How to Get out of a Sticky Wicket

Many of you have heard the term, "sticky wicket". See the origin of this term here. I love to say the term with a bit of an English accent and usually say it when referring to a difficult situation. Family dynamics are often a quandary. You feel, as a parent, the need to be in charge and admitting when you mess up proves that you aren't. It becomes a bit of a sticky wicket.


This week on my blog I have been talking about confession. Confession within our families is a hard task. It involves humility and selflessness. But not confessing when we have hurt, maimed and mutilated allows the enemy to create walls and distance between us and those we love most.

When I was a young mom I was incredibly impatient with our two daughters and my husband. I would lose my temper, yell and throw things. Over the years God began to deal with me. He revealed through church, friends and His word how to manage discipline and life without anger. I started apologizing to my kids and my spouse when I would blow up, admitting to them it was wrong and that I was sorry.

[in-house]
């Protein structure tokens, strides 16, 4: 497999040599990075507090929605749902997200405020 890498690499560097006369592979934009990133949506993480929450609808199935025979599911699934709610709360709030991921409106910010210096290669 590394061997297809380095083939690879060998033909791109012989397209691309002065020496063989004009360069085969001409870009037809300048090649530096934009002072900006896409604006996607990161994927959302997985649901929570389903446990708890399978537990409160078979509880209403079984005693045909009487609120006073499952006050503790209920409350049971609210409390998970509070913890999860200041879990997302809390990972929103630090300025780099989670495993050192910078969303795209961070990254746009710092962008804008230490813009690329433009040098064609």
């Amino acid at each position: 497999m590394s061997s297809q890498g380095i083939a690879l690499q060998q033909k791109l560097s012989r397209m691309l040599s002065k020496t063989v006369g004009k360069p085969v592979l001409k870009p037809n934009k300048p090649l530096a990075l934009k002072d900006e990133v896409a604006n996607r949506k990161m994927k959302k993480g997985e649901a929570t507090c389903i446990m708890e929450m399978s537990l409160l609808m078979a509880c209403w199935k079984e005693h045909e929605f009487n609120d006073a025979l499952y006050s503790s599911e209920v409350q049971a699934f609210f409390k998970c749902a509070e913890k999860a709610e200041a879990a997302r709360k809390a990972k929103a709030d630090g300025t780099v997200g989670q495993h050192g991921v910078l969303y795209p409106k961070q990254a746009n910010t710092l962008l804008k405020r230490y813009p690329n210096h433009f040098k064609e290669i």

Confession does not always mean an automatic change in behavior. Often, God allows difficulty to enter our lives to temper us. I know He did in mine. While suffering can cause us to be bitter, we need to choose to whom we are loyal. Bitterness will not make my relationship with God better, nor with my family. I must be pliable clay in the Potter's hands. 

The word that came to Jeremiah from the Lord: ‘Arise, and go down to the potter’s house, and there I will let you hear my words.’ So I went down to the potter’s house and there he was working at his wheel. And the vessel he was making of clay was spoiled in the potter’s hand, and he reworked it into another vessel, as it seemed good to the potter to do.
— Jeremiah 18:1-4

Today, think about your family. Is there someone you need to confess to? Someone who deserves an apology? Did you snip at your husband this morning? Did you yell at your daughter to clean her room? Did you discipline your five year old out of anger and impatience? Go to them and confess. Restore their faith in you and in God. It's worth it to get out of the "sticky wicket."